Defect detection in thin-film photovoltaics; Towards improved efficiency and longevity

Mohamed Elrawemi, L. Blunt, L. Fleming, F. Sweeney, D. Robbins

Research output: Chapter in Book/Report/Conference proceedingConference contribution

2 Citations (Scopus)

Abstract

The Photovoltaic (PV) industry is seeking to increase efficiency and functional lifetime of PV modules manufactured on polymer substrates. High resolution and high speed surface inspection for the quality control of the manufacture of large area flexible PV modules are necessary to guarantee maximum quality, longer lifetime and enhanced product yield. Flexible PV films are the newest development in the renewable energy field and the latest films have efficiencies at or beyond the level of Si-based rigid PV modules. However, they are at present highly susceptible to long term environmental degradation as a result of water vapor transmission through the protective encapsulation to the active layer. To reduce the water vapor transmission rate (WVTR) the PV encapsulation includes a barrier layer of amorphous Al2O3 on a planarised polymer substrate. This highly conformai barrier layer is produced by atomic layer deposition (ALD). Nevertheless water vapour transmission is still facilitated by the presence of micro and nano-scale defects in these barriers which results in decreased cell efficiency and reduced longevity. The main aim of this research paper is to use surface metrology techniques including: White Light Scanning Interferometry (WLSI), Atomic Force Microscopy (AFM) and Scanning Electron Microscopy (SEM) to characterise the water vapor barrier defects which are seemed to be responsible for the water vapor permeation. Areal surface texture parameter analysis allows the efficient separation of small insignificant features from significant defects. This parametric analysis is then correlated with the water vapour transmission rate as measured on typical sets of films using standard MOCON test. The paper finishes by drawing conclusions based on analysis of WVTR and defect size, density and distribution, where it is postulated that small numbers of large features have more influence on the deterioration of water vapor transmission rates than large numbers of small features. This result provides the basis for developing roll-to-roll in process metrology devices for quality control.

LanguageEnglish
Title of host publicationIREC 2014 - 5th International Renewable Energy Congress
PublisherIEEE Computer Society
ISBN (Print)9781479921966
DOIs
Publication statusPublished - 2014
Event5th International Renewable Energy Congress - Hammamet, Tunisia
Duration: 25 Mar 201427 Mar 2014
Conference number: 5

Conference

Conference5th International Renewable Energy Congress
Abbreviated titleIREC 2014
CountryTunisia
CityHammamet
Period25/03/1427/03/14

Fingerprint

Water vapor
Thin films
Defects
Encapsulation
Quality control
Defect detection
Atomic layer deposition
Polymers
Substrates
Weathering
Interferometry
Permeation
Deterioration
Atomic force microscopy
Textures
Inspection
Scanning
Scanning electron microscopy
Industry

Cite this

Elrawemi, M., Blunt, L., Fleming, L., Sweeney, F., & Robbins, D. (2014). Defect detection in thin-film photovoltaics; Towards improved efficiency and longevity. In IREC 2014 - 5th International Renewable Energy Congress [6827021] IEEE Computer Society. https://doi.org/10.1109/IREC.2014.6827021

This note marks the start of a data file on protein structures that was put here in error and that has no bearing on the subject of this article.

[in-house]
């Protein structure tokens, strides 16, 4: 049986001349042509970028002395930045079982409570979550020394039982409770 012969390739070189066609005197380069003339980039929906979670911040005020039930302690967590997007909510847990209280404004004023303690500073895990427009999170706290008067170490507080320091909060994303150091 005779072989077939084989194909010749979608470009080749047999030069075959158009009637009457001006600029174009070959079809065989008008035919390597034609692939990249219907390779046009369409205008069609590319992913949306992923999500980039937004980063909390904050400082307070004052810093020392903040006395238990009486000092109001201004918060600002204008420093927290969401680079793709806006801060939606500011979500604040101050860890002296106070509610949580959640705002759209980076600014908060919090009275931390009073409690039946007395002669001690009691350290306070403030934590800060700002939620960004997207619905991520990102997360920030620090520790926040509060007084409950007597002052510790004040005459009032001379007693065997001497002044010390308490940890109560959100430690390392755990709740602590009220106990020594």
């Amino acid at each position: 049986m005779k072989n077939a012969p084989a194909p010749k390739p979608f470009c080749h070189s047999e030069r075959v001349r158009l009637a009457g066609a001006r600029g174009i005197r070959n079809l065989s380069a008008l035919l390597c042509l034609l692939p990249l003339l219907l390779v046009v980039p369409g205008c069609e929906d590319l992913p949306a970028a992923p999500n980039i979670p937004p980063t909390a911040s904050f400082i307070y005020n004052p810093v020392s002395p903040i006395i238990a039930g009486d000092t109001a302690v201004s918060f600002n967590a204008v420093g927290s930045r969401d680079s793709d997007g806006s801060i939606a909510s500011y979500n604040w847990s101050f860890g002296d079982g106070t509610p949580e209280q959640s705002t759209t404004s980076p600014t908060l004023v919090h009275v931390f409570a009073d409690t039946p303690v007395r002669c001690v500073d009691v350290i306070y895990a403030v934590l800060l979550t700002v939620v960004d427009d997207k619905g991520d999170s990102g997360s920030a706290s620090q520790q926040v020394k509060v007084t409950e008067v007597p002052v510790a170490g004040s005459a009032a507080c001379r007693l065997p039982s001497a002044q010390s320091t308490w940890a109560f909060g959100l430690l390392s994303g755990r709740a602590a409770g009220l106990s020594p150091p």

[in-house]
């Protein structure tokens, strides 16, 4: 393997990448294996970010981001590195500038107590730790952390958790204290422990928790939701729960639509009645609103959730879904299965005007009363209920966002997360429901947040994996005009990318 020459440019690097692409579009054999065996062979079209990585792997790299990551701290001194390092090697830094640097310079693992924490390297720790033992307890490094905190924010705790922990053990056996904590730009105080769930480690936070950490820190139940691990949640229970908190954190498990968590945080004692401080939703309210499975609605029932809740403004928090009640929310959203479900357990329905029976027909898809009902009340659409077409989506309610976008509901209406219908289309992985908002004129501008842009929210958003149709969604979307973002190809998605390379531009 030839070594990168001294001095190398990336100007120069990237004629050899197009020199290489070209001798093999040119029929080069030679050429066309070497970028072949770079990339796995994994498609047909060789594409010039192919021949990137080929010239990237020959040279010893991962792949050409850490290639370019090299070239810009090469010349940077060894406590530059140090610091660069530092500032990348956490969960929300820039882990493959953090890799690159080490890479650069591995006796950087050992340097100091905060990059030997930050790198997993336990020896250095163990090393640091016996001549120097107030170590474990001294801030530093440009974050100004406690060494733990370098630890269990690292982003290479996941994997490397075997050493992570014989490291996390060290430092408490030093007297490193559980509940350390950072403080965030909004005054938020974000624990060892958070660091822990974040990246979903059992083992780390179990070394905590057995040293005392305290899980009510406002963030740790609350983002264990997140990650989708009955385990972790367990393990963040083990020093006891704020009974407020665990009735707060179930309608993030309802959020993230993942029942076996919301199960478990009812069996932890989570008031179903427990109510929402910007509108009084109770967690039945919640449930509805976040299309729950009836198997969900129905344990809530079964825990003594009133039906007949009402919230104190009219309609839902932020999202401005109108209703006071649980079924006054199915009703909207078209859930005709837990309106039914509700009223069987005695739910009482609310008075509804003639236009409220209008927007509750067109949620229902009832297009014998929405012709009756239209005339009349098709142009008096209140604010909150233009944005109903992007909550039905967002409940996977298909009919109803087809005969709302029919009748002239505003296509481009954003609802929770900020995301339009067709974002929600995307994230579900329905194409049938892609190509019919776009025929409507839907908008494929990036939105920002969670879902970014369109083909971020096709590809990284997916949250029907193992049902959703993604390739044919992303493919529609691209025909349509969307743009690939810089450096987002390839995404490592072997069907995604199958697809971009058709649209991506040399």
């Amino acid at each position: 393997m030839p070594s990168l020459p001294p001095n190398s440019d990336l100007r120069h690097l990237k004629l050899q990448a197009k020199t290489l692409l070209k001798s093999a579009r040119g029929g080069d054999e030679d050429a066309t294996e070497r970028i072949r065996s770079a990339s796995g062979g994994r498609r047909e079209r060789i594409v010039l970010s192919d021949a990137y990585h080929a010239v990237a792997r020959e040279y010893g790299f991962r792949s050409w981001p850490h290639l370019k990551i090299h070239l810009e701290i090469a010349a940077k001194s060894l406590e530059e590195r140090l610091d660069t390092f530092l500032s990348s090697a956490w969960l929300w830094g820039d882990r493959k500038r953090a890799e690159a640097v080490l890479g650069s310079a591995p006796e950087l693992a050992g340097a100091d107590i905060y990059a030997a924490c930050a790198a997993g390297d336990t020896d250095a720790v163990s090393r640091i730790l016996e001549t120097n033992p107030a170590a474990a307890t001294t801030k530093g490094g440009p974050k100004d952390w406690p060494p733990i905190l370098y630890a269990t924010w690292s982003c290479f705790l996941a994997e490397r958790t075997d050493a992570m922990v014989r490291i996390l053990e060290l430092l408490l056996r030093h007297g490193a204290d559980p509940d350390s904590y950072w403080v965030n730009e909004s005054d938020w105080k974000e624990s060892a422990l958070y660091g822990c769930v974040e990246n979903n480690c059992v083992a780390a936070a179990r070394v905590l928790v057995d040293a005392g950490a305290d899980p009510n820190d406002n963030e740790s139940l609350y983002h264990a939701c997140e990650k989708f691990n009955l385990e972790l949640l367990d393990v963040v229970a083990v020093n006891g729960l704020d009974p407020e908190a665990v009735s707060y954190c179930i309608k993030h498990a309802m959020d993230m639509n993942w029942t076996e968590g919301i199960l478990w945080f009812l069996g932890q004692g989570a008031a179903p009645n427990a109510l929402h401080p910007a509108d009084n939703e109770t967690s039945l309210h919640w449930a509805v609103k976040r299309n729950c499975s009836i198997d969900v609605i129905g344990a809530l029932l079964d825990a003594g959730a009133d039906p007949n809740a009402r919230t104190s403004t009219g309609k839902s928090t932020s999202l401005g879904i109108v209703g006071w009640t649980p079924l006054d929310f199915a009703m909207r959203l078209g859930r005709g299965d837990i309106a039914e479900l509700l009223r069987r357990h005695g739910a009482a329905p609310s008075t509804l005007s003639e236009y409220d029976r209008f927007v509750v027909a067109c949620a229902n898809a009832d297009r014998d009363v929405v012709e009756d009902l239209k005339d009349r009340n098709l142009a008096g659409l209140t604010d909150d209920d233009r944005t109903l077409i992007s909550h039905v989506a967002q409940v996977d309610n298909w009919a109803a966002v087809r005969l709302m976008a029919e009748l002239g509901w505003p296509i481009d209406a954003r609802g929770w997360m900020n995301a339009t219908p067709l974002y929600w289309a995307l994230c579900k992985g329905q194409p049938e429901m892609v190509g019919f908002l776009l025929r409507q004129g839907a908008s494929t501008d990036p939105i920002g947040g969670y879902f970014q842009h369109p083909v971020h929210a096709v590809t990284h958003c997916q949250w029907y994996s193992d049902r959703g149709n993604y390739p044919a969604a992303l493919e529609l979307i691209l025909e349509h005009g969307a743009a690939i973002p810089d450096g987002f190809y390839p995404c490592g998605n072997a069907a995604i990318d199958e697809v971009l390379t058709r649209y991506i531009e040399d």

Elrawemi, Mohamed ; Blunt, L. ; Fleming, L. ; Sweeney, F. ; Robbins, D. / Defect detection in thin-film photovoltaics; Towards improved efficiency and longevity. IREC 2014 - 5th International Renewable Energy Congress. IEEE Computer Society, 2014.
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abstract = "The Photovoltaic (PV) industry is seeking to increase efficiency and functional lifetime of PV modules manufactured on polymer substrates. High resolution and high speed surface inspection for the quality control of the manufacture of large area flexible PV modules are necessary to guarantee maximum quality, longer lifetime and enhanced product yield. Flexible PV films are the newest development in the renewable energy field and the latest films have efficiencies at or beyond the level of Si-based rigid PV modules. However, they are at present highly susceptible to long term environmental degradation as a result of water vapor transmission through the protective encapsulation to the active layer. To reduce the water vapor transmission rate (WVTR) the PV encapsulation includes a barrier layer of amorphous Al2O3 on a planarised polymer substrate. This highly conformai barrier layer is produced by atomic layer deposition (ALD). Nevertheless water vapour transmission is still facilitated by the presence of micro and nano-scale defects in these barriers which results in decreased cell efficiency and reduced longevity. The main aim of this research paper is to use surface metrology techniques including: White Light Scanning Interferometry (WLSI), Atomic Force Microscopy (AFM) and Scanning Electron Microscopy (SEM) to characterise the water vapor barrier defects which are seemed to be responsible for the water vapor permeation. Areal surface texture parameter analysis allows the efficient separation of small insignificant features from significant defects. This parametric analysis is then correlated with the water vapour transmission rate as measured on typical sets of films using standard MOCON test. The paper finishes by drawing conclusions based on analysis of WVTR and defect size, density and distribution, where it is postulated that small numbers of large features have more influence on the deterioration of water vapor transmission rates than large numbers of small features. This result provides the basis for developing roll-to-roll in process metrology devices for quality control.",